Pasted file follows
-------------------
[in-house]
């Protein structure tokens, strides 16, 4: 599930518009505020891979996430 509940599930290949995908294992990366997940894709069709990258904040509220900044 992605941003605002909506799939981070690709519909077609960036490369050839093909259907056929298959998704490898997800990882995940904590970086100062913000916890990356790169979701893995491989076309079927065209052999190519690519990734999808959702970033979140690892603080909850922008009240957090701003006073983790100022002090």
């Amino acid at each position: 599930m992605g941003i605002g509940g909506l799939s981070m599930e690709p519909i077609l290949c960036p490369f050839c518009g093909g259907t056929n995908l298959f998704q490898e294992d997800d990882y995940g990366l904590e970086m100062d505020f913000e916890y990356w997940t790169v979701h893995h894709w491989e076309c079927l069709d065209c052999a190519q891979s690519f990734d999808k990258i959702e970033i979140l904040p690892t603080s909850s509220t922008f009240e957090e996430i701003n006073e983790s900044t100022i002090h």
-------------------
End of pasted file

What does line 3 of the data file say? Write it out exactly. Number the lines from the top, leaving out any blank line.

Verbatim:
């Amino acid at each position: 599930m992605g941003i605002g509940g909506l799939s981070m599930e690709p519909i077609l290949c960036p490369f050839c518009g093909g259907t056929n995908l298959f998704q490898e294992d997800d990882y995940g990366l904590e970086m100062d505020f913000e916890y990356w997940t790169v979701h893995h894709w491989e076309c079927l069709d065209c052999a190519q891979s690519f990734d999808k990258i959702e970033i979140l904040p690892t603080s909850s509220t922008f009240e957090e996430i701003n006073e983790s900044t100022i002090h």